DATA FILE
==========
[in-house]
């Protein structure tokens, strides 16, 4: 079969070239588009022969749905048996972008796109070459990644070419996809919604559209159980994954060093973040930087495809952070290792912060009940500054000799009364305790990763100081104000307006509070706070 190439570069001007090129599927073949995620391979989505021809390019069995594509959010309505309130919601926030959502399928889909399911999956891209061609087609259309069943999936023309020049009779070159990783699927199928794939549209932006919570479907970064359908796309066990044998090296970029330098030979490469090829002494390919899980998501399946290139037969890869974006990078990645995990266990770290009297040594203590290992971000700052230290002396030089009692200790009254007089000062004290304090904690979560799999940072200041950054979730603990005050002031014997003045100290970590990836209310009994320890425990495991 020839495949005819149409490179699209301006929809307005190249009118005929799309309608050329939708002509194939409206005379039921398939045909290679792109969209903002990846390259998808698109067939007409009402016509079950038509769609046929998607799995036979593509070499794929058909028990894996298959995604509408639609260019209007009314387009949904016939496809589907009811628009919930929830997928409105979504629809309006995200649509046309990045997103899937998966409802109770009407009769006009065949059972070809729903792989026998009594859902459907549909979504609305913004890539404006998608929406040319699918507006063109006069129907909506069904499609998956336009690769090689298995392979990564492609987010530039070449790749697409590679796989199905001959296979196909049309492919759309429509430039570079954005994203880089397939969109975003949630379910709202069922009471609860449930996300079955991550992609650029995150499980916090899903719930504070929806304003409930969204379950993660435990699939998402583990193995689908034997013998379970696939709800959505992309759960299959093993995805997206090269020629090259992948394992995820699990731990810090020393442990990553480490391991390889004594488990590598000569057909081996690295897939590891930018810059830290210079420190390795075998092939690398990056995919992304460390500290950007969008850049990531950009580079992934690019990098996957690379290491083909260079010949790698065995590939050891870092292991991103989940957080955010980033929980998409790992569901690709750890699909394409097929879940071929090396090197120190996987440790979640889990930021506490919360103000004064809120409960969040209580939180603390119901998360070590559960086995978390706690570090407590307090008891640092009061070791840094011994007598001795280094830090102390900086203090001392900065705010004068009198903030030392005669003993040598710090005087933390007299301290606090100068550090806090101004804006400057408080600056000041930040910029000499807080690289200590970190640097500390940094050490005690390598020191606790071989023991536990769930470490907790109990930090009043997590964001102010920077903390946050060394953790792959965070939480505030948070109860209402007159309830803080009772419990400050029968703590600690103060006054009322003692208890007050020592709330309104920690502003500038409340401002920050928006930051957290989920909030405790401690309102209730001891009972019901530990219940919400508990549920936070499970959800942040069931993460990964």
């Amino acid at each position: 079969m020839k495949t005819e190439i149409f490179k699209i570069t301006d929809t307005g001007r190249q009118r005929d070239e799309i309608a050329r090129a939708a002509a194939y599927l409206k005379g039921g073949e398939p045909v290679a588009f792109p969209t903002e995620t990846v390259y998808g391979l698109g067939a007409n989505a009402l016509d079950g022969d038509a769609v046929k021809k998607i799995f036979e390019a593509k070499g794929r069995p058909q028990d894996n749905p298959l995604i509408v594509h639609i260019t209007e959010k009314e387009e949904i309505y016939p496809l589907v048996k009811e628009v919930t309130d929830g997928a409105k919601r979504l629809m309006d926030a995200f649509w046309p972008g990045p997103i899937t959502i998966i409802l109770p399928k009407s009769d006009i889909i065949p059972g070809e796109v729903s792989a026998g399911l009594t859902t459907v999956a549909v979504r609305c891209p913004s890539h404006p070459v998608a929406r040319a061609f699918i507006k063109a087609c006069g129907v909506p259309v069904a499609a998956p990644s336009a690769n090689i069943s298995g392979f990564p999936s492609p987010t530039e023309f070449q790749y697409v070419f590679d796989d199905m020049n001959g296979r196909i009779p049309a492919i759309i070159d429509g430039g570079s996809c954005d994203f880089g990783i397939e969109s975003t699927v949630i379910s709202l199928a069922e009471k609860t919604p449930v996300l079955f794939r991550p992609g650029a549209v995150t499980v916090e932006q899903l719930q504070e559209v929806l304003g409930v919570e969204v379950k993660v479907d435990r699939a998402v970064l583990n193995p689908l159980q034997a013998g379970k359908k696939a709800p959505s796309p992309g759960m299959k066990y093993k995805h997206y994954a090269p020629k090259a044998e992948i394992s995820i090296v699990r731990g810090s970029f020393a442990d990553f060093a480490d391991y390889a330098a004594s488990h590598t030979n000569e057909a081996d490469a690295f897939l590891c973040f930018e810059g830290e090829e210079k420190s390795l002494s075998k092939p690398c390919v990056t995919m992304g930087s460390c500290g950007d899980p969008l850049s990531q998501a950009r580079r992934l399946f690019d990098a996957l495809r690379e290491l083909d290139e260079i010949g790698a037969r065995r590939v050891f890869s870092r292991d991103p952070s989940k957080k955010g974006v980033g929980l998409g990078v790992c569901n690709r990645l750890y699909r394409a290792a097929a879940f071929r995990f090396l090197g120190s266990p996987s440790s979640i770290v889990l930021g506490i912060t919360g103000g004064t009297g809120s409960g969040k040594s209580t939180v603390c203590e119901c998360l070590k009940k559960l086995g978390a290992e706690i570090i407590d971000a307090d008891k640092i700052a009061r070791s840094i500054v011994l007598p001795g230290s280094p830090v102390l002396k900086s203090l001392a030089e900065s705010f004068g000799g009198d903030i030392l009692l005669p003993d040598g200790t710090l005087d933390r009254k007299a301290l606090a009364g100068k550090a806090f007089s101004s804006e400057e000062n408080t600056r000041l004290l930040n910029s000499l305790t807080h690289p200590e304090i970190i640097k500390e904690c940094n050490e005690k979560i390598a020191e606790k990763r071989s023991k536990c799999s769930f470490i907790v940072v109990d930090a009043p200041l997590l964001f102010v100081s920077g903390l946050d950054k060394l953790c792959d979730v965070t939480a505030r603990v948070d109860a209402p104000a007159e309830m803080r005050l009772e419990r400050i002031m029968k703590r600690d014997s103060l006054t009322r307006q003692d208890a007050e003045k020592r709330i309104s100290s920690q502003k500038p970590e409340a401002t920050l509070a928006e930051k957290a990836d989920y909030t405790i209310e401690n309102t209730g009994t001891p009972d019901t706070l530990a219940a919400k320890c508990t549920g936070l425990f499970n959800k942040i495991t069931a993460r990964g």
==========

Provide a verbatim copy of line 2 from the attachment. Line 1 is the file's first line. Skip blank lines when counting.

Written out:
């Protein structure tokens, strides 16, 4: 079969070239588009022969749905048996972008796109070459990644070419996809919604559209159980994954060093973040930087495809952070290792912060009940500054000799009364305790990763100081104000307006509070706070 190439570069001007090129599927073949995620391979989505021809390019069995594509959010309505309130919601926030959502399928889909399911999956891209061609087609259309069943999936023309020049009779070159990783699927199928794939549209932006919570479907970064359908796309066990044998090296970029330098030979490469090829002494390919899980998501399946290139037969890869974006990078990645995990266990770290009297040594203590290992971000700052230290002396030089009692200790009254007089000062004290304090904690979560799999940072200041950054979730603990005050002031014997003045100290970590990836209310009994320890425990495991 020839495949005819149409490179699209301006929809307005190249009118005929799309309608050329939708002509194939409206005379039921398939045909290679792109969209903002990846390259998808698109067939007409009402016509079950038509769609046929998607799995036979593509070499794929058909028990894996298959995604509408639609260019209007009314387009949904016939496809589907009811628009919930929830997928409105979504629809309006995200649509046309990045997103899937998966409802109770009407009769006009065949059972070809729903792989026998009594859902459907549909979504609305913004890539404006998608929406040319699918507006063109006069129907909506069904499609998956336009690769090689298995392979990564492609987010530039070449790749697409590679796989199905001959296979196909049309492919759309429509430039570079954005994203880089397939969109975003949630379910709202069922009471609860449930996300079955991550992609650029995150499980916090899903719930504070929806304003409930969204379950993660435990699939998402583990193995689908034997013998379970696939709800959505992309759960299959093993995805997206090269020629090259992948394992995820699990731990810090020393442990990553480490391991390889004594488990590598000569057909081996690295897939590891930018810059830290210079420190390795075998092939690398990056995919992304460390500290950007969008850049990531950009580079992934690019990098996957690379290491083909260079010949790698065995590939050891870092292991991103989940957080955010980033929980998409790992569901690709750890699909394409097929879940071929090396090197120190996987440790979640889990930021506490919360103000004064809120409960969040209580939180603390119901998360070590559960086995978390706690570090407590307090008891640092009061070791840094011994007598001795280094830090102390900086203090001392900065705010004068009198903030030392005669003993040598710090005087933390007299301290606090100068550090806090101004804006400057408080600056000041930040910029000499807080690289200590970190640097500390940094050490005690390598020191606790071989023991536990769930470490907790109990930090009043997590964001102010920077903390946050060394953790792959965070939480505030948070109860209402007159309830803080009772419990400050029968703590600690103060006054009322003692208890007050020592709330309104920690502003500038409340401002920050928006930051957290989920909030405790401690309102209730001891009972019901530990219940919400508990549920936070499970959800942040069931993460990964």